The Global Rundown
Tanzania plans to build a $3 billion hydroelectric plant in the Selous Game Reserve, a UNESCO world heritage site. Ethiopian officials announce that the controversial Grand Ethiopian Renaissance Dam won’t be completed until 2022. Tree removal could delay completion of a new hydroelectric dam in Brazil. The City Council of Phoenix, Arizona, vetoes a proposal to raise water rates despite looming drought. Rural Iraqi communities deal with the aftermath of Islamic State attacks, including destruction of water infrastructure.
“IS carried out deliberate, wanton destruction of Iraq’s rural environment.” –Richard Pearshouse, a senior crisis adviser at Amnesty International, in reference to the devastation of Iraqi countryside in recent years. The militant group scorched massive amounts of cropland and sabotaged water pumps and wells, making it difficult for displaced Iraqis to return home. Reuters
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By The Numbers
$3 billion Cost of a planned hydroelectric plant in Tanzania’s Selous Game Reserve. A contract for the project, which will become “a major source of water” and generate “cheap electricity,” was announced on Wednesday by President John Magufuli. Environmentalists have raised concern that the ambitious project could imperil wildlife in the reserve, a UNESCO world heritage site. Reuters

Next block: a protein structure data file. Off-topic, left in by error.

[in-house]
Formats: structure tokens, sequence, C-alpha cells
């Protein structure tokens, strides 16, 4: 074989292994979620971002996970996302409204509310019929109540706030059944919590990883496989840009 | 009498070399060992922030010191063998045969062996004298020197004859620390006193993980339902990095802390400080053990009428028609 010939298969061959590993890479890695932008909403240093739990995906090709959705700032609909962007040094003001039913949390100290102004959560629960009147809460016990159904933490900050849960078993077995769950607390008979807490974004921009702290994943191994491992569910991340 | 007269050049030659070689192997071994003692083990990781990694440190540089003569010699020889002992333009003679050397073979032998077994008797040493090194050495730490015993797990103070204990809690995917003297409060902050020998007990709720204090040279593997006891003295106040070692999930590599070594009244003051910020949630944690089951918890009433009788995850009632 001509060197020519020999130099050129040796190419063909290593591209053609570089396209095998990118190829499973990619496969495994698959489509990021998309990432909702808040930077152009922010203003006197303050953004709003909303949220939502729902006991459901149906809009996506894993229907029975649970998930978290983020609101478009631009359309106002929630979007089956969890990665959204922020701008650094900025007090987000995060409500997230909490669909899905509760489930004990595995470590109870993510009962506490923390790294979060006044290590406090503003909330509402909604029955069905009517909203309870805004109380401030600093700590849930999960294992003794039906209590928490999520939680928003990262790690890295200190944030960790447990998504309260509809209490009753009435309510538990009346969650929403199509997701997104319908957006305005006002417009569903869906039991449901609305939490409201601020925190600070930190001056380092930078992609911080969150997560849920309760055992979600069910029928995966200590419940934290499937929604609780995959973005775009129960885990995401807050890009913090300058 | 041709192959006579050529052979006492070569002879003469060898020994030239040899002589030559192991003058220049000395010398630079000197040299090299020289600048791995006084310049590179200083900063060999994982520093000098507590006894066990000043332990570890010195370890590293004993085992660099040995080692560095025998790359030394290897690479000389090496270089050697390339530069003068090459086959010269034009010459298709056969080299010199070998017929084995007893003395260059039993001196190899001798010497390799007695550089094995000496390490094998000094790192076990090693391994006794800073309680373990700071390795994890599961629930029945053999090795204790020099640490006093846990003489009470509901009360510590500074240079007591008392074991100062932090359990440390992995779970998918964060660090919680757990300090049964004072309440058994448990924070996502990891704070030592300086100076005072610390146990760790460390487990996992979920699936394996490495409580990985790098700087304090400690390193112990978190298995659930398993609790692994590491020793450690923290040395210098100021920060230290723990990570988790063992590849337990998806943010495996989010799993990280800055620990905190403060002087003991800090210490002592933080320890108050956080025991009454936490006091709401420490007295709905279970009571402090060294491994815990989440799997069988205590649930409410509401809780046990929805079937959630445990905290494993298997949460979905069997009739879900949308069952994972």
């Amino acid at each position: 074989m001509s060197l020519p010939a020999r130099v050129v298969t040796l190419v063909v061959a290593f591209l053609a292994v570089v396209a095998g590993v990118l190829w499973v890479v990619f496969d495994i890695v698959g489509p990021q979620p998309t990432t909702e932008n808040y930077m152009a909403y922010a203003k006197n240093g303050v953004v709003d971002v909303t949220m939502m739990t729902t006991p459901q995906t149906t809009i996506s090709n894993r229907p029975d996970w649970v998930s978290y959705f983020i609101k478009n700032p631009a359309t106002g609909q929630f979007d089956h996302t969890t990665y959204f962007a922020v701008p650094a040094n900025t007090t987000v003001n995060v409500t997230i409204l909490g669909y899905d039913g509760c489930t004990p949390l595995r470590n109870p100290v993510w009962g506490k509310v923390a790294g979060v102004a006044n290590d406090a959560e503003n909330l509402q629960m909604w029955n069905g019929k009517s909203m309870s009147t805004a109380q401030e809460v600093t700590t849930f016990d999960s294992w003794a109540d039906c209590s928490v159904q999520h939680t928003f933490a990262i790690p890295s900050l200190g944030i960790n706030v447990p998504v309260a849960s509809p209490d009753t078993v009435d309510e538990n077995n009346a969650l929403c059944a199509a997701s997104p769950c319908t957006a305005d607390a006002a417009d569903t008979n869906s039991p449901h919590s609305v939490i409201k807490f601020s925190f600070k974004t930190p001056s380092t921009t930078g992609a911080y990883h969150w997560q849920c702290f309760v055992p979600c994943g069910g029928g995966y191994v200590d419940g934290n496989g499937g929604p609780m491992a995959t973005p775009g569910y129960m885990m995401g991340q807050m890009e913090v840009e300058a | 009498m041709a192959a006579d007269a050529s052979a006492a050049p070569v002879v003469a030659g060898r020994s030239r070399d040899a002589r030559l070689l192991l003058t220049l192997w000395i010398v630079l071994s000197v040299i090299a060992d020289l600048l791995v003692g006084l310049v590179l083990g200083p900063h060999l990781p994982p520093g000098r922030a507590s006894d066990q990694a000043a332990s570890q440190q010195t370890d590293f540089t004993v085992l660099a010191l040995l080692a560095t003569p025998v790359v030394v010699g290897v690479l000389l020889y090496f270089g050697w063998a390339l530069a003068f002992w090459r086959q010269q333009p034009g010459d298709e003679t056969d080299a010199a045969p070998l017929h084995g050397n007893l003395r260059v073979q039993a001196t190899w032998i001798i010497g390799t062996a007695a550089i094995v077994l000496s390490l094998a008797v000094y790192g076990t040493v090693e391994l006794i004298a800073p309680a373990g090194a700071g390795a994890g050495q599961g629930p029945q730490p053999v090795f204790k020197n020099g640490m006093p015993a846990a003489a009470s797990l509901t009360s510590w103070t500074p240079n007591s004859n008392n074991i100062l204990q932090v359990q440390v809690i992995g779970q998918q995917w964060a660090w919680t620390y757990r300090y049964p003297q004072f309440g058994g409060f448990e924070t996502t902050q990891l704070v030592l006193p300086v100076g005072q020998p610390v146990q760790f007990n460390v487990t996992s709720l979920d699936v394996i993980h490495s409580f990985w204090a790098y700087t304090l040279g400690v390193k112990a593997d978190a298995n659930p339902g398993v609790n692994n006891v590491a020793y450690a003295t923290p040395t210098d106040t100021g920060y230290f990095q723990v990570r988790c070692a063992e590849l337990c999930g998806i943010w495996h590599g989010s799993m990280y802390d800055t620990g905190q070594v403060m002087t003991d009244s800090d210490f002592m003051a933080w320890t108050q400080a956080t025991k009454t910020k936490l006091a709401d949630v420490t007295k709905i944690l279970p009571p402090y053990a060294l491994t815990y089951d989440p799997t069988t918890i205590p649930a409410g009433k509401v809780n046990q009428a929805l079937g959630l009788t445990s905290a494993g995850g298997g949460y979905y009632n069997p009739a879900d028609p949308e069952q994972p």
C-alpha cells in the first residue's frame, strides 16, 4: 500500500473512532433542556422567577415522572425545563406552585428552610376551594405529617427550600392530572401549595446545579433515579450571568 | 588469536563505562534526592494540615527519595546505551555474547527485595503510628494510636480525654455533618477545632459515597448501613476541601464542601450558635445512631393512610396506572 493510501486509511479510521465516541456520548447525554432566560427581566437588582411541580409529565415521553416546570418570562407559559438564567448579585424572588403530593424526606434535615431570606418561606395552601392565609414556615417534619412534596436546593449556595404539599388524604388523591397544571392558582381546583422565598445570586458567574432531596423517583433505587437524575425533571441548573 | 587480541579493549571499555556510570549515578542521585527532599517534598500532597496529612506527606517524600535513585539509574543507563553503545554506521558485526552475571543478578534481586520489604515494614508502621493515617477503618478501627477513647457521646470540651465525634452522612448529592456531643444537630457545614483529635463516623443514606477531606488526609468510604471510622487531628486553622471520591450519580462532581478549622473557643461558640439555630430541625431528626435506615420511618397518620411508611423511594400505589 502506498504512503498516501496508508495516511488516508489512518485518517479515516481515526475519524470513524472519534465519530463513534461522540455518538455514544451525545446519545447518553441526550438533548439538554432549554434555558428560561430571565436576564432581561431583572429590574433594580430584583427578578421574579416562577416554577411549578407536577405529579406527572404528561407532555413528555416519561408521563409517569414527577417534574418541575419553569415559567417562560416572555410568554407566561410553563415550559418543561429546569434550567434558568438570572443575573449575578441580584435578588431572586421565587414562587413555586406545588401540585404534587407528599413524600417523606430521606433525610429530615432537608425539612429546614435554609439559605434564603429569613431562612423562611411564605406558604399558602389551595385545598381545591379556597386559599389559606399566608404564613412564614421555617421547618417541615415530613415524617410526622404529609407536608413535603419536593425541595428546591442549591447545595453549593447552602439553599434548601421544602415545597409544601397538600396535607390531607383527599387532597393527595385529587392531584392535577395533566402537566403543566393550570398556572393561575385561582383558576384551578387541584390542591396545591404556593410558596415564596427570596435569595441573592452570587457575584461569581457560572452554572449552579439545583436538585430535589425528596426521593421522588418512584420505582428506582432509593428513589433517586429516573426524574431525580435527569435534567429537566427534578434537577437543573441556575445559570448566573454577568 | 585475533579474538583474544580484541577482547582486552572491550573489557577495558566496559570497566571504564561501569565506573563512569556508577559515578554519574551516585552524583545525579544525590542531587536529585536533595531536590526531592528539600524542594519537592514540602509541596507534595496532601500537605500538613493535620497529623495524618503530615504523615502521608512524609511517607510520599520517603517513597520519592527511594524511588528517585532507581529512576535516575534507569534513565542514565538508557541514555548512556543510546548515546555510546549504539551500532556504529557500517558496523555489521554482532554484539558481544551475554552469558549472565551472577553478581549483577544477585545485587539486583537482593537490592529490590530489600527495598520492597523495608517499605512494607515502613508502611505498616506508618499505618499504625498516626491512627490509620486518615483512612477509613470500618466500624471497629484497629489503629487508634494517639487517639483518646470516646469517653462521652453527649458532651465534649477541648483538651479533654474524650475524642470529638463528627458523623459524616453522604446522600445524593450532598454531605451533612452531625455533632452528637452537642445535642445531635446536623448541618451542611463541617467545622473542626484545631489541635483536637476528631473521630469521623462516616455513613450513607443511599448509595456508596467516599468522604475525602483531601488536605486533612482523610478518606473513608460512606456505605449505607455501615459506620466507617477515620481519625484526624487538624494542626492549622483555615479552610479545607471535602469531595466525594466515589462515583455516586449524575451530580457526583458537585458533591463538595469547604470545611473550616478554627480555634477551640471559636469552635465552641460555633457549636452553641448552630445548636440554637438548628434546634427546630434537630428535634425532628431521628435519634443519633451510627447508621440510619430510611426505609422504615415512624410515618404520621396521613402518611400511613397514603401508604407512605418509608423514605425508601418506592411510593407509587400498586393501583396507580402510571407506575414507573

$49.1 million Amount that a proposed water rate increase in the city of Phoenix, Arizona, would have garnered over the next two years. On Wednesday, the Phoenix City Council turned down the proposal in a 5-3 vote. The rate hike would have cost the average customer about $4.37 extra in 2019-2020, and been used to secure water supplies and infrastructure. Phoenix New Times
In context: Saving Water Lowered Rates in Two Arizona Cities.
Science, Studies, And Reports
Electricité de France SA and other members of a consortium are prepared to fill the reservoir behind a newly-constructed hydroelectric dam in Mato Grosso, Brazil, but the project may be delayed by up to a year if the state environment agency requires the company to clear all vegetation from the reservoir. State officials are considering claims by environmental groups, who say that vegetation will rot and pollute downstream water sources if left uncleared. Reuters
On The Radar
Kifle Hora, the construction manager of the Grand Ethiopian Renaissance Dam, announced on Thursday that the project will not be completed until 2022 amid a series of delays. Hora cited possible defects in the hydroelectric equipment as the main reason for the holdup. Construction of the Nile dam has been fraught with controversy between Ethiopia and neighboring Egypt and Sudan. U.S. News & World Report
Kayla Ritter is a recent graduate of Michigan State University, where she studied International Relations and Teaching English to Speakers of Other Languages. She is currently based in Manton, Michigan. Kayla enjoys running, writing, and traveling. Contact Kayla Ritter